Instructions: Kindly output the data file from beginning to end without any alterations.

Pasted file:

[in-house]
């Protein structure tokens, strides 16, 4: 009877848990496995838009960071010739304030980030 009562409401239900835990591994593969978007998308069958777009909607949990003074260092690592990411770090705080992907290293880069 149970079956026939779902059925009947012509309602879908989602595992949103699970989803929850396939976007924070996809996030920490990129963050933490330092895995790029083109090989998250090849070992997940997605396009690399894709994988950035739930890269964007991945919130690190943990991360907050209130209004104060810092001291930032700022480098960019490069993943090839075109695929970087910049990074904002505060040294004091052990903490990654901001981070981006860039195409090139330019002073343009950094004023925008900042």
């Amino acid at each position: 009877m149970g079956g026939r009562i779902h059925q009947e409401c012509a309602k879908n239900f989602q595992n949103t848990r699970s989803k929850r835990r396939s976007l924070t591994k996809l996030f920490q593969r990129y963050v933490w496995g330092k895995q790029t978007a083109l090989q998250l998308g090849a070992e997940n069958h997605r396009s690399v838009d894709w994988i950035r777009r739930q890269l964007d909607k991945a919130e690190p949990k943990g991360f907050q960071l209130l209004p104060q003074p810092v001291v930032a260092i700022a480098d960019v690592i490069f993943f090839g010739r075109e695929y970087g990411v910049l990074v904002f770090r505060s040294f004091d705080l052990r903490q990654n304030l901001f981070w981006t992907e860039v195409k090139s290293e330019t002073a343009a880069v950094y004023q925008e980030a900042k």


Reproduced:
[in-house]
């Protein structure tokens, strides 16, 4: 009877848990496995838009960071010739304030980030 009562409401239900835990591994593969978007998308069958777009909607949990003074260092690592990411770090705080992907290293880069 149970079956026939779902059925009947012509309602879908989602595992949103699970989803929850396939976007924070996809996030920490990129963050933490330092895995790029083109090989998250090849070992997940997605396009690399894709994988950035739930890269964007991945919130690190943990991360907050209130209004104060810092001291930032700022480098960019490069993943090839075109695929970087910049990074904002505060040294004091052990903490990654901001981070981006860039195409090139330019002073343009950094004023925008900042």
């Amino acid at each position: 009877m149970g079956g026939r009562i779902h059925q009947e409401c012509a309602k879908n239900f989602q595992n949103t848990r699970s989803k929850r835990r396939s976007l924070t591994k996809l996030f920490q593969r990129y963050v933490w496995g330092k895995q790029t978007a083109l090989q998250l998308g090849a070992e997940n069958h997605r396009s690399v838009d894709w994988i950035r777009r739930q890269l964007d909607k991945a919130e690190p949990k943990g991360f907050q960071l209130l209004p104060q003074p810092v001291v930032a260092i700022a480098d960019v690592i490069f993943f090839g010739r075109e695929y970087g990411v910049l990074v904002f770090r505060s040294f004091d705080l052990r903490q990654n304030l901001f981070w981006t992907e860039v195409k090139s290293e330019t002073a343009a880069v950094y004023q925008e980030a900042k």